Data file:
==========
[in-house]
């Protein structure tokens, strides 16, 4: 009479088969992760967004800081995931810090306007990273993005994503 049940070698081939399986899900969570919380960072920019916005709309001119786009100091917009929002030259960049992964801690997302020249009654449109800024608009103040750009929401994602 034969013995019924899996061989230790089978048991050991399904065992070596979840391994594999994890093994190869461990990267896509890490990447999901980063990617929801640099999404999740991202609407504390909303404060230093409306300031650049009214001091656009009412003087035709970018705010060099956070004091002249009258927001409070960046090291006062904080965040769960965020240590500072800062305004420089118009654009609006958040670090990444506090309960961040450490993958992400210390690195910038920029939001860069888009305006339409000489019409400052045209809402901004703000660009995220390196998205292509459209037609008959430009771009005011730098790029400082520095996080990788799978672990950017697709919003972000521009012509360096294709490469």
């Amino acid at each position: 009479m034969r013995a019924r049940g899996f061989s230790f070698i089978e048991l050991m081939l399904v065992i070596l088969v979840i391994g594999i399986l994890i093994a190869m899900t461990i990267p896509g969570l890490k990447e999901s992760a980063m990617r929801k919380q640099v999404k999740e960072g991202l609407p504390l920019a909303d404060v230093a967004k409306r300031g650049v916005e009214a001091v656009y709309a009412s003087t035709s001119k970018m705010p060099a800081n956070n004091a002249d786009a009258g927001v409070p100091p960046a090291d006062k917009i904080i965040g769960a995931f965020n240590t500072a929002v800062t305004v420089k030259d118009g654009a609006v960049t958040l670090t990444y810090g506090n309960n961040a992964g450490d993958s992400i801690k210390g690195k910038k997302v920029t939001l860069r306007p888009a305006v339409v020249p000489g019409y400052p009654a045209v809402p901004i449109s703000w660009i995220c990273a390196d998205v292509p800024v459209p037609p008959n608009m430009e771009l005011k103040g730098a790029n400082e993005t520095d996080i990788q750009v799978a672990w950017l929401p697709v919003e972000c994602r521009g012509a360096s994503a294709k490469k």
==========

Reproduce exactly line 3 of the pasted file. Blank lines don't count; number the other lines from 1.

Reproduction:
């Amino acid at each position: 009479m034969r013995a019924r049940g899996f061989s230790f070698i089978e048991l050991m081939l399904v065992i070596l088969v979840i391994g594999i399986l994890i093994a190869m899900t461990i990267p896509g969570l890490k990447e999901s992760a980063m990617r929801k919380q640099v999404k999740e960072g991202l609407p504390l920019a909303d404060v230093a967004k409306r300031g650049v916005e009214a001091v656009y709309a009412s003087t035709s001119k970018m705010p060099a800081n956070n004091a002249d786009a009258g927001v409070p100091p960046a090291d006062k917009i904080i965040g769960a995931f965020n240590t500072a929002v800062t305004v420089k030259d118009g654009a609006v960049t958040l670090t990444y810090g506090n309960n961040a992964g450490d993958s992400i801690k210390g690195k910038k997302v920029t939001l860069r306007p888009a305006v339409v020249p000489g019409y400052p009654a045209v809402p901004i449109s703000w660009i995220c990273a390196d998205v292509p800024v459209p037609p008959n608009m430009e771009l005011k103040g730098a790029n400082e993005t520095d996080i990788q750009v799978a672990w950017l929401p697709v919003e972000c994602r521009g012509a360096s994503a294709k490469k």